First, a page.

Each click on the button will cause a new event object to be created with its own values that correspond to the current event. event is an ordinary object filled with a large number of properties that are most easily studied in the browser itself. Different events have both common properties and specific ones, for example, a click has coordinates, and a keystroke has its value. For more information about the properties, see the documentation.

General properties:

  • event.target - the DOM element where the event occurred. It's the easiest way to get to the data that may be needed after the event.
  • event.type is the name of the event, for example click, keyup, and so on.

As an example, let's look at the task of validating the entered password. We'll highlight the input field with a red frame if the password is too short.

See the Pen js_dom_events by Hexlet (@hexlet) on CodePen.

Default action

For some elements, the browser performs a default action when certain events are triggered. For example, if we put a handler for clicking on a link, it will suddenly take us to another page, the one specified in the href attribute. Here we can see an example of the default action itself, which isn't affected by the presence of handlers in any way. If you cancel this action, and you need to quite often, you need to call the event.preventDefault() method inside the handler.

<a href="#" id="myElement">Boom!</a>
const button = document.getElementById('myElement');

button.addEventListener('click', (e) => {
  // If this isn't done, the browser will load a new page
  e.preventDefault();
  alert(e.target.textContent);
});

The following elements have default actions:

  • Clicking on a link takes you to the page specified in the href attribute
  • Clicking a submit button starts sending the form to the server
  • Rotating the mouse wheel in textarea moves the text if it doesn't fit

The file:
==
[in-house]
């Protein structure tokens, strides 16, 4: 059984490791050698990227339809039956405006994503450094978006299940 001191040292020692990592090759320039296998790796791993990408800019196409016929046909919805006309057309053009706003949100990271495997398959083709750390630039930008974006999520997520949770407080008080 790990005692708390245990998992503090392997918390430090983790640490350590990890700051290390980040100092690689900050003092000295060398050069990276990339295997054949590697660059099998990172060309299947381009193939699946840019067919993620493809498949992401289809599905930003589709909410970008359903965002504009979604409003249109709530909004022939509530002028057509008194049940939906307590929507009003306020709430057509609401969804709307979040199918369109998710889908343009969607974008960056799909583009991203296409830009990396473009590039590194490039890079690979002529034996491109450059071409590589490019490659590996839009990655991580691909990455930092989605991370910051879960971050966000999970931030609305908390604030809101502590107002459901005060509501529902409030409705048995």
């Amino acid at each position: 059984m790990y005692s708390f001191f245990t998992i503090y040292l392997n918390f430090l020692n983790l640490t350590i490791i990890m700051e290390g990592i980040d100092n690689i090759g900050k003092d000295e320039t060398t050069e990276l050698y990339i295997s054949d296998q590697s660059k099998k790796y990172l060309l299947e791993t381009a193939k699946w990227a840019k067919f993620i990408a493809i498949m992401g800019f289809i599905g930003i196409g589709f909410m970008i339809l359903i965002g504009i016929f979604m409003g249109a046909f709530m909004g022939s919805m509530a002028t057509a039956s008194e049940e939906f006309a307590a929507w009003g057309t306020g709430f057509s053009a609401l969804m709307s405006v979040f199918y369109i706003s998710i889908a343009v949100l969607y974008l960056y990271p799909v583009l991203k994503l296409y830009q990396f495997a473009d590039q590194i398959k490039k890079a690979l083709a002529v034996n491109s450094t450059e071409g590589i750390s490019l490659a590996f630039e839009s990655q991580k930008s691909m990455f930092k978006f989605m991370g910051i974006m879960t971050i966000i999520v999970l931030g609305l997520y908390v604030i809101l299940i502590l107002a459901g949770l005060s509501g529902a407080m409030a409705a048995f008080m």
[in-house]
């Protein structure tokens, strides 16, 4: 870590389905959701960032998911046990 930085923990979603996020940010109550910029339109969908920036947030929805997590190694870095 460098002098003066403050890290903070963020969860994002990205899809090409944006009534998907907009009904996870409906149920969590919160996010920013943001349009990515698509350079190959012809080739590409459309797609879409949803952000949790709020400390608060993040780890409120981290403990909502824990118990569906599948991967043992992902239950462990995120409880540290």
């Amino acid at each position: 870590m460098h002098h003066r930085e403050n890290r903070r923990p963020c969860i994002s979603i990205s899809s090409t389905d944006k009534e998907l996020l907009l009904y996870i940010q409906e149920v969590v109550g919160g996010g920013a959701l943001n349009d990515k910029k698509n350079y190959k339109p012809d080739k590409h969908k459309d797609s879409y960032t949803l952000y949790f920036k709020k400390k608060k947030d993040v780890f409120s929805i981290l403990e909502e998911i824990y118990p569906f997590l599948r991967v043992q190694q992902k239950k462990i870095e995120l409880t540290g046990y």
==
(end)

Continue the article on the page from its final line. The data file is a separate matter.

• Right-click context menu call

Competition between events

While handlers are being executed, new events may occur both from user actions and automated actions from the handlers themselves, and some events always occur as a whole block, for example, mouseup and click. But this doesn't mean that the execution of the code will automatically drop everything and switch over to processing these events Instead, events are queued and executed sequentially.

But some events are still taken into processing immediately. This applies to events that are generated programmatically, for example focus.

You may be wondering what happens to the page while the handler is being executed. And there are a few possible options here. If the handler executes some code synchronously, such as making calculations, then at this moment everything else will be blocked and the page will freeze. If this behavior lasts too long, then some browsers will freeze, and others will suggest closing the tab. Here we can conclude that handlers should perform their task as quickly as possible. But what if we have a synchronous tab, such as a request being made to the server? In this case, everything continues to work fine, since HTTP requests do not block code execution.

This lesson may make it clear why JavaScript is the way it is. The event system is possible only in asynchronous code. Essentially, when a page loads, the handlers are initialized and installed, and then, as a rule, no code is executed; the entire page waits for actions from the user.

Common mistakes

Quite often, beginners get confused about functions and instead of the function itself, they pass the result of the function call to the handler:

const button = document.getElementById('myElement');
const handler = () => {
  alert('Click!');
};

button.addEventListener('click', handler());

The handler() function is executed when the handler is hovered over the event, instead of the function itself the result of the handler() call will be passed.